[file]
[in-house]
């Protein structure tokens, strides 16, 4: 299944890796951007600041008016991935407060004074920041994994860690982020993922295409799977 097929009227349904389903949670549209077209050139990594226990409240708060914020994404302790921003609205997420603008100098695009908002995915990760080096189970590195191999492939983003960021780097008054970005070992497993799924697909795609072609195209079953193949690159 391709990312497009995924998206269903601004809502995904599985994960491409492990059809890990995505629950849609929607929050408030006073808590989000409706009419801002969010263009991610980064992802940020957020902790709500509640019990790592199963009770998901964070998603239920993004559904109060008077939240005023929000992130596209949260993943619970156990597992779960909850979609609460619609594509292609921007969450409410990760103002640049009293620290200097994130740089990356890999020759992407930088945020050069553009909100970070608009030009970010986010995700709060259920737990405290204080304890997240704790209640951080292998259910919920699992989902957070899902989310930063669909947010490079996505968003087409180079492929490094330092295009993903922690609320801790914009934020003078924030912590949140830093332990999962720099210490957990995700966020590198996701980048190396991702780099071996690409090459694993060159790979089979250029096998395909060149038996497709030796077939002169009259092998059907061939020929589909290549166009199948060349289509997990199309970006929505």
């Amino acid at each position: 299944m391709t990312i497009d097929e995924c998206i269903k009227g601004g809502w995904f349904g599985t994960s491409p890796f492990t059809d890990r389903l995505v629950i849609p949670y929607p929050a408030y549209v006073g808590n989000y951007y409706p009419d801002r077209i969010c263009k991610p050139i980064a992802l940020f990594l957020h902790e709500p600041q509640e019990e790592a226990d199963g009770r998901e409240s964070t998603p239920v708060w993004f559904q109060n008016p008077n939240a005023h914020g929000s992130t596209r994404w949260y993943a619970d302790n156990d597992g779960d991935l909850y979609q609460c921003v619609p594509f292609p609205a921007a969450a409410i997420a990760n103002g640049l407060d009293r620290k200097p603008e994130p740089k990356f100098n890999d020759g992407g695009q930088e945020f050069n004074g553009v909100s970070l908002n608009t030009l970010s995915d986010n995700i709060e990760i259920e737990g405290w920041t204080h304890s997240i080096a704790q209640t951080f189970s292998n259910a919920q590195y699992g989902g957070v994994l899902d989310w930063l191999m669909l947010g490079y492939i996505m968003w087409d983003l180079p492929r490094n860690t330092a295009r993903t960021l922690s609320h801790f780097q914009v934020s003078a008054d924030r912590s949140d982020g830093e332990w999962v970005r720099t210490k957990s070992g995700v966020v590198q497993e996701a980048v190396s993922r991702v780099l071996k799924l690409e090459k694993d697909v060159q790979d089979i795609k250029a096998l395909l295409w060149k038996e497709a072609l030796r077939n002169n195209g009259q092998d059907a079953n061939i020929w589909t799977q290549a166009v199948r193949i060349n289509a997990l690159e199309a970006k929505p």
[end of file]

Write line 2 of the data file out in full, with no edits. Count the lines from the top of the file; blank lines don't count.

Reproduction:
């Protein structure tokens, strides 16, 4: 299944890796951007600041008016991935407060004074920041994994860690982020993922295409799977 097929009227349904389903949670549209077209050139990594226990409240708060914020994404302790921003609205997420603008100098695009908002995915990760080096189970590195191999492939983003960021780097008054970005070992497993799924697909795609072609195209079953193949690159 391709990312497009995924998206269903601004809502995904599985994960491409492990059809890990995505629950849609929607929050408030006073808590989000409706009419801002969010263009991610980064992802940020957020902790709500509640019990790592199963009770998901964070998603239920993004559904109060008077939240005023929000992130596209949260993943619970156990597992779960909850979609609460619609594509292609921007969450409410990760103002640049009293620290200097994130740089990356890999020759992407930088945020050069553009909100970070608009030009970010986010995700709060259920737990405290204080304890997240704790209640951080292998259910919920699992989902957070899902989310930063669909947010490079996505968003087409180079492929490094330092295009993903922690609320801790914009934020003078924030912590949140830093332990999962720099210490957990995700966020590198996701980048190396991702780099071996690409090459694993060159790979089979250029096998395909060149038996497709030796077939002169009259092998059907061939020929589909290549166009199948060349289509997990199309970006929505």